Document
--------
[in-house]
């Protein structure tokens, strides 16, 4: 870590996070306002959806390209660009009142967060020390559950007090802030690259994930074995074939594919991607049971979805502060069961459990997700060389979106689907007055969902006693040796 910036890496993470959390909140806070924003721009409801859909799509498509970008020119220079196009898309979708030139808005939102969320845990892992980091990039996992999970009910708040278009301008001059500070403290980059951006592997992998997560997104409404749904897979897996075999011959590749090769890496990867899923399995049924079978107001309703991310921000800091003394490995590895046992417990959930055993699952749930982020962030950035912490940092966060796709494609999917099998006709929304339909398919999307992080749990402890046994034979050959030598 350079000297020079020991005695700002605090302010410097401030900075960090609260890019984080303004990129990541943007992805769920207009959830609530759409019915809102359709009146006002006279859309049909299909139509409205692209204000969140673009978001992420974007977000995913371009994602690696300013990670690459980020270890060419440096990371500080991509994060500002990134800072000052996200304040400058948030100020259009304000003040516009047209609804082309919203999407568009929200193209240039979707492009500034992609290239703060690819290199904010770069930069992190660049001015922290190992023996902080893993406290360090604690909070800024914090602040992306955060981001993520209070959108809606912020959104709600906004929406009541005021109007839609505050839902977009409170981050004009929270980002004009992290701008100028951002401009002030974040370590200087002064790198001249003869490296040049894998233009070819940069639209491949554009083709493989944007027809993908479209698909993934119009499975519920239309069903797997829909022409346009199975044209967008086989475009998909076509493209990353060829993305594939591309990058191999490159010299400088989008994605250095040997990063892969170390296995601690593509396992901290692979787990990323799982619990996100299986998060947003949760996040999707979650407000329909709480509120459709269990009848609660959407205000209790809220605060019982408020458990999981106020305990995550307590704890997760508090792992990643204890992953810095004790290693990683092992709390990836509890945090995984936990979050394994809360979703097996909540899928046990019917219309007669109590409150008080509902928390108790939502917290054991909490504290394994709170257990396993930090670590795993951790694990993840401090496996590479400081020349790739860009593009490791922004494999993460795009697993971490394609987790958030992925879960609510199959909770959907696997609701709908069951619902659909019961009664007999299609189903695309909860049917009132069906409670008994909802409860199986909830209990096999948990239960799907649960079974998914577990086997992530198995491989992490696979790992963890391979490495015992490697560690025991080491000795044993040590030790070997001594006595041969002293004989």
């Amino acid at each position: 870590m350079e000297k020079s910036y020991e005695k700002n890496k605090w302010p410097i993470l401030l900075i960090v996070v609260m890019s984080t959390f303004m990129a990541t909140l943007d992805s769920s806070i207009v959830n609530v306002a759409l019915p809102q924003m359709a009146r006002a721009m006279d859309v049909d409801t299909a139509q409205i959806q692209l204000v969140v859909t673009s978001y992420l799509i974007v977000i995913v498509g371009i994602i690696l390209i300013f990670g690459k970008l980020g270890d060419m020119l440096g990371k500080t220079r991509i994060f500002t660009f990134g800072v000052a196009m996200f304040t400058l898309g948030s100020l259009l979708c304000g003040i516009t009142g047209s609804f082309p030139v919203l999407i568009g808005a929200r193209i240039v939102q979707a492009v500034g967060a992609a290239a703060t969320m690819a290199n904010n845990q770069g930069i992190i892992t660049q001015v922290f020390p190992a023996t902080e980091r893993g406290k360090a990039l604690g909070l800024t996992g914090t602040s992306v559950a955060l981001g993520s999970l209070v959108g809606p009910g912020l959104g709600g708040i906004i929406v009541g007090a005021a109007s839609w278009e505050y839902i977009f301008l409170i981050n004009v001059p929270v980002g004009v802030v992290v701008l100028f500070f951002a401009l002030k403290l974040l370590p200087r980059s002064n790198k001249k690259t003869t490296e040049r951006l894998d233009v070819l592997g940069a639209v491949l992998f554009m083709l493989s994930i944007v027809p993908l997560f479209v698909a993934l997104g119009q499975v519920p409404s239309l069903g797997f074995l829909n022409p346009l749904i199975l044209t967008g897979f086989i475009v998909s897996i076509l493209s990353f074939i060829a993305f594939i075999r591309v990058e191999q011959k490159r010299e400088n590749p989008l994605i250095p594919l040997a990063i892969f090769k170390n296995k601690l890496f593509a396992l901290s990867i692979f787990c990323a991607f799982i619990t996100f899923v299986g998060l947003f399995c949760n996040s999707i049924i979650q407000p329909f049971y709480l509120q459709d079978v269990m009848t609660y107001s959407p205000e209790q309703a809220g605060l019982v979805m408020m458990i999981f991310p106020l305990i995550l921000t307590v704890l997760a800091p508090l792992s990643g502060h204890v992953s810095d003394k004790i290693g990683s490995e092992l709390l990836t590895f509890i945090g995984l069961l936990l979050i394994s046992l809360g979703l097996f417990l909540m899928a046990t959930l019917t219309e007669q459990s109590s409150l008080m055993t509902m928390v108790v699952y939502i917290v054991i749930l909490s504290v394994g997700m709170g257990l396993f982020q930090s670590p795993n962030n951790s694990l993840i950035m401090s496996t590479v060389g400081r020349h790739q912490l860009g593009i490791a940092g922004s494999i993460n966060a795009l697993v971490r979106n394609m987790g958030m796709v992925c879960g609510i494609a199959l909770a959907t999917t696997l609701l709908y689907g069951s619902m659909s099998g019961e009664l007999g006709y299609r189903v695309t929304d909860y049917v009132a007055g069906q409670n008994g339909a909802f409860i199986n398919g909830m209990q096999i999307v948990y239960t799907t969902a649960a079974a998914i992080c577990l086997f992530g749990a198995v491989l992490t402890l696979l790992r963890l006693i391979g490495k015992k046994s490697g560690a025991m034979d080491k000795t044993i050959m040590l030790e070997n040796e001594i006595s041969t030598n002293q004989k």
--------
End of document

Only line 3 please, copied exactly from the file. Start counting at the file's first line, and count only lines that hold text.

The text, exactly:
């Amino acid at each position: 870590m350079e000297k020079s910036y020991e005695k700002n890496k605090w302010p410097i993470l401030l900075i960090v996070v609260m890019s984080t959390f303004m990129a990541t909140l943007d992805s769920s806070i207009v959830n609530v306002a759409l019915p809102q924003m359709a009146r006002a721009m006279d859309v049909d409801t299909a139509q409205i959806q692209l204000v969140v859909t673009s978001y992420l799509i974007v977000i995913v498509g371009i994602i690696l390209i300013f990670g690459k970008l980020g270890d060419m020119l440096g990371k500080t220079r991509i994060f500002t660009f990134g800072v000052a196009m996200f304040t400058l898309g948030s100020l259009l979708c304000g003040i516009t009142g047209s609804f082309p030139v919203l999407i568009g808005a929200r193209i240039v939102q979707a492009v500034g967060a992609a290239a703060t969320m690819a290199n904010n845990q770069g930069i992190i892992t660049q001015v922290f020390p190992a023996t902080e980091r893993g406290k360090a990039l604690g909070l800024t996992g914090t602040s992306v559950a955060l981001g993520s999970l209070v959108g809606p009910g912020l959104g709600g708040i906004i929406v009541g007090a005021a109007s839609w278009e505050y839902i977009f301008l409170i981050n004009v001059p929270v980002g004009v802030v992290v701008l100028f500070f951002a401009l002030k403290l974040l370590p200087r980059s002064n790198k001249k690259t003869t490296e040049r951006l894998d233009v070819l592997g940069a639209v491949l992998f554009m083709l493989s994930i944007v027809p993908l997560f479209v698909a993934l997104g119009q499975v519920p409404s239309l069903g797997f074995l829909n022409p346009l749904i199975l044209t967008g897979f086989i475009v998909s897996i076509l493209s990353f074939i060829a993305f594939i075999r591309v990058e191999q011959k490159r010299e400088n590749p989008l994605i250095p594919l040997a990063i892969f090769k170390n296995k601690l890496f593509a396992l901290s990867i692979f787990c990323a991607f799982i619990t996100f899923v299986g998060l947003f399995c949760n996040s999707i049924i979650q407000p329909f049971y709480l509120q459709d079978v269990m009848t609660y107001s959407p205000e209790q309703a809220g605060l019982v979805m408020m458990i999981f991310p106020l305990i995550l921000t307590v704890l997760a800091p508090l792992s990643g502060h204890v992953s810095d003394k004790i290693g990683s490995e092992l709390l990836t590895f509890i945090g995984l069961l936990l979050i394994s046992l809360g979703l097996f417990l909540m899928a046990t959930l019917t219309e007669q459990s109590s409150l008080m055993t509902m928390v108790v699952y939502i917290v054991i749930l909490s504290v394994g997700m709170g257990l396993f982020q930090s670590p795993n962030n951790s694990l993840i950035m401090s496996t590479v060389g400081r020349h790739q912490l860009g593009i490791a940092g922004s494999i993460n966060a795009l697993v971490r979106n394609m987790g958030m796709v992925c879960g609510i494609a199959l909770a959907t999917t696997l609701l709908y689907g069951s619902m659909s099998g019961e009664l007999g006709y299609r189903v695309t929304d909860y049917v009132a007055g069906q409670n008994g339909a909802f409860i199986n398919g909830m209990q096999i999307v948990y239960t799907t969902a649960a079974a998914i992080c577990l086997f992530g749990a198995v491989l992490t402890l696979l790992r963890l006693i391979g490495k015992k046994s490697g560690a025991m034979d080491k000795t044993i050959m040590l030790e070997n040796e001594i006595s041969t030598n002293q004989k």